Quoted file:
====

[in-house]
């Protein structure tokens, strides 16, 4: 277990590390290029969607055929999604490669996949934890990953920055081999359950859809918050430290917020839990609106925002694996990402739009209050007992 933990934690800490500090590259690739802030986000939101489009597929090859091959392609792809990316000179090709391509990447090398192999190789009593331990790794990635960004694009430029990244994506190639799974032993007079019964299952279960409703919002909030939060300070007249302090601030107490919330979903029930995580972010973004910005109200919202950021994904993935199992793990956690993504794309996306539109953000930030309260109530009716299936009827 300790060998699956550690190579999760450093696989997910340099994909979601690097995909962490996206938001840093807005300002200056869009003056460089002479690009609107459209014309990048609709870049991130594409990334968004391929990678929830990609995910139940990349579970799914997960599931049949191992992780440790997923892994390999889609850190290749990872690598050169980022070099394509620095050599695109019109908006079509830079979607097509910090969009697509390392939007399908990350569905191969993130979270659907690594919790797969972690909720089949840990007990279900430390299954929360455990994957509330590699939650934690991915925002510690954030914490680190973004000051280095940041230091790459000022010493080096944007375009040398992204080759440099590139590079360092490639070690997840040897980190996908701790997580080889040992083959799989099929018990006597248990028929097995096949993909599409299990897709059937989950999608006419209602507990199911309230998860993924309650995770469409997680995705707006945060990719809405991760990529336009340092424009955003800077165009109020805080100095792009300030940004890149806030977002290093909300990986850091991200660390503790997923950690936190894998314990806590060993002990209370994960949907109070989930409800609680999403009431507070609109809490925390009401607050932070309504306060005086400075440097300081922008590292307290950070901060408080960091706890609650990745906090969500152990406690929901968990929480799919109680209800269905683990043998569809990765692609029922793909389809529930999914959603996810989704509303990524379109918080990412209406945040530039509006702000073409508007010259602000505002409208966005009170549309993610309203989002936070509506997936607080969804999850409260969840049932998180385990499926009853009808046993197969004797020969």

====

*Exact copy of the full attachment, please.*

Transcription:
[in-house]
């Protein structure tokens, strides 16, 4: 277990590390290029969607055929999604490669996949934890990953920055081999359950859809918050430290917020839990609106925002694996990402739009209050007992 933990934690800490500090590259690739802030986000939101489009597929090859091959392609792809990316000179090709391509990447090398192999190789009593331990790794990635960004694009430029990244994506190639799974032993007079019964299952279960409703919002909030939060300070007249302090601030107490919330979903029930995580972010973004910005109200919202950021994904993935199992793990956690993504794309996306539109953000930030309260109530009716299936009827 300790060998699956550690190579999760450093696989997910340099994909979601690097995909962490996206938001840093807005300002200056869009003056460089002479690009609107459209014309990048609709870049991130594409990334968004391929990678929830990609995910139940990349579970799914997960599931049949191992992780440790997923892994390999889609850190290749990872690598050169980022070099394509620095050599695109019109908006079509830079979607097509910090969009697509390392939007399908990350569905191969993130979270659907690594919790797969972690909720089949840990007990279900430390299954929360455990994957509330590699939650934690991915925002510690954030914490680190973004000051280095940041230091790459000022010493080096944007375009040398992204080759440099590139590079360092490639070690997840040897980190996908701790997580080889040992083959799989099929018990006597248990028929097995096949993909599409299990897709059937989950999608006419209602507990199911309230998860993924309650995770469409997680995705707006945060990719809405991760990529336009340092424009955003800077165009109020805080100095792009300030940004890149806030977002290093909300990986850091991200660390503790997923950690936190894998314990806590060993002990209370994960949907109070989930409800609680999403009431507070609109809490925390009401607050932070309504306060005086400075440097300081922008590292307290950070901060408080960091706890609650990745906090969500152990406690929901968990929480799919109680209800269905683990043998569809990765692609029922793909389809529930999914959603996810989704509303990524379109918080990412209406945040530039509006702000073409508007010259602000505002409208966005009170549309993610309203989002936070509506997936607080969804999850409260969840049932998180385990499926009853009808046993197969004797020969």